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What a Shame: Oakland Announces Plans to Post Photos of Convicted Johns


Wednesday, Mar. 23, 2005

Last month, Oakland City Council President Ignacio De La Fuente announced plans to post pictures of convicted johns - people found guilty of soliciting prostitutes - on billboards and bus stops. Such a penalty raises a variety of questions.

One question concerns the proper role of shaming in our criminal justice system, a topic on which I wrote an earlier column.

Another asks about the comparative culpability of johns and prostitutes, the latter of whom ordinarily bear the brunt of any criminal sanctions against the practice.

And a third addresses a larger issue -- namely, why the so-called oldest profession is against the law at all. In this column, I will turn my attention to that final question.

Why Posting Photographs is an Effective Punishment

One way of approaching the matter is to ask why shaming works. That is, why would many men find it mortifying to have their pictures posted on billboards as solicitors or customers of prostitutes? A number of possible answers suggest themselves.

Perhaps being convicted of any crime is embarrassing, and therefore, almost everyone would be ashamed to be publicly identified as a criminal. There may be some truth to this. Still, it is unlikely that a conviction for driving over the speed limit or J-walking would be nearly as stigmatizing. It is therefore something about the content of the particular offense involved that accounts for the effectiveness of shaming as a punitive measure.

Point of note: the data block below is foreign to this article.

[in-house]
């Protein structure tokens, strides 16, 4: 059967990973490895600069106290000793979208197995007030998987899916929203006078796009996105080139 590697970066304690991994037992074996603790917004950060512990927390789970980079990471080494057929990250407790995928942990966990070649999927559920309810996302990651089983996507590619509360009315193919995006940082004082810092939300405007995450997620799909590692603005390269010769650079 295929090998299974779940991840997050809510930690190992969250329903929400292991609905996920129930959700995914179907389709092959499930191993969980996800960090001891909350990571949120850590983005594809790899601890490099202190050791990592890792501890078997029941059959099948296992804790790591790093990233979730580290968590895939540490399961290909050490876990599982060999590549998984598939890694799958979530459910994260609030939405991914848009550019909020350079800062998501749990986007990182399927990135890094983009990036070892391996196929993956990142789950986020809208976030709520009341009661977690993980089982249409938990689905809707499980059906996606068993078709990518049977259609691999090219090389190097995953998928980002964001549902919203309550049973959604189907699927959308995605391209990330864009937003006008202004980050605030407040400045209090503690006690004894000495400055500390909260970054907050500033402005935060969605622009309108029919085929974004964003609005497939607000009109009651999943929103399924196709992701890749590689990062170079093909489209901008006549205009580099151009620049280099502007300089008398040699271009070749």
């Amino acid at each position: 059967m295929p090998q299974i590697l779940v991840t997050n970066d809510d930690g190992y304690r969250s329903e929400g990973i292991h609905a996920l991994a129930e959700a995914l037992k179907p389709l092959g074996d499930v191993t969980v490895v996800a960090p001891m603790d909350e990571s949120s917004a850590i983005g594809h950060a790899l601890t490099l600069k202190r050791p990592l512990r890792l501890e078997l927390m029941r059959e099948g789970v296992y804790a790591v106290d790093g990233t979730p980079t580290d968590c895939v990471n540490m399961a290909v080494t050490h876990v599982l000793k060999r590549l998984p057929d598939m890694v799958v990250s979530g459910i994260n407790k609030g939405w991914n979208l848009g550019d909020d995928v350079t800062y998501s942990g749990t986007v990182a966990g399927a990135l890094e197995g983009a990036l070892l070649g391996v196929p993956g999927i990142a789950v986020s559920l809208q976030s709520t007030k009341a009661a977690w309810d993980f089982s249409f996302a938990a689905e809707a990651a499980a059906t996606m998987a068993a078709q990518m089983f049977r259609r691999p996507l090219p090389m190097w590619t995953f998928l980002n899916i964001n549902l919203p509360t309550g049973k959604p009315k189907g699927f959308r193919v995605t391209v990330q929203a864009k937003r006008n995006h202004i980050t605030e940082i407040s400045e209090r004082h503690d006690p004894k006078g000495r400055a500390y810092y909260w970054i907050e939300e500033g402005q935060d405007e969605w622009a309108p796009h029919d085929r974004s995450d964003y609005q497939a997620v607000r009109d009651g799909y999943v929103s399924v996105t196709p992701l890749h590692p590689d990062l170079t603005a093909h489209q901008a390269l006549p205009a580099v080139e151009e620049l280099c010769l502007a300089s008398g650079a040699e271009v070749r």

A second possibility is that soliciting a prostitute is a terrible crime akin to murder or rape, and that is what accounts for the shame. But that too seems implausible.

Many people view prostitution as a victimless crime precisely because it is not inherently a terrible thing. Assuming that the prostitute is an adult, no one necessarily gets hurt, and everyone arguably gets a benefit.

Granted, Oakland residents choose to inflict shaming penalties because the presence of prostitutes walking around a neighborhood can depress property values and strikes many as contributing to a sleazy atmosphere. But such opposition might as easily form in response to efforts to place a group home for mentally retarded adults in a neighborhood, and there is nothing terrible about mentally retarded people. The truth is that anything un-glamorous could drive down property values without in any way violating a criminal law or a norm against evil behavior.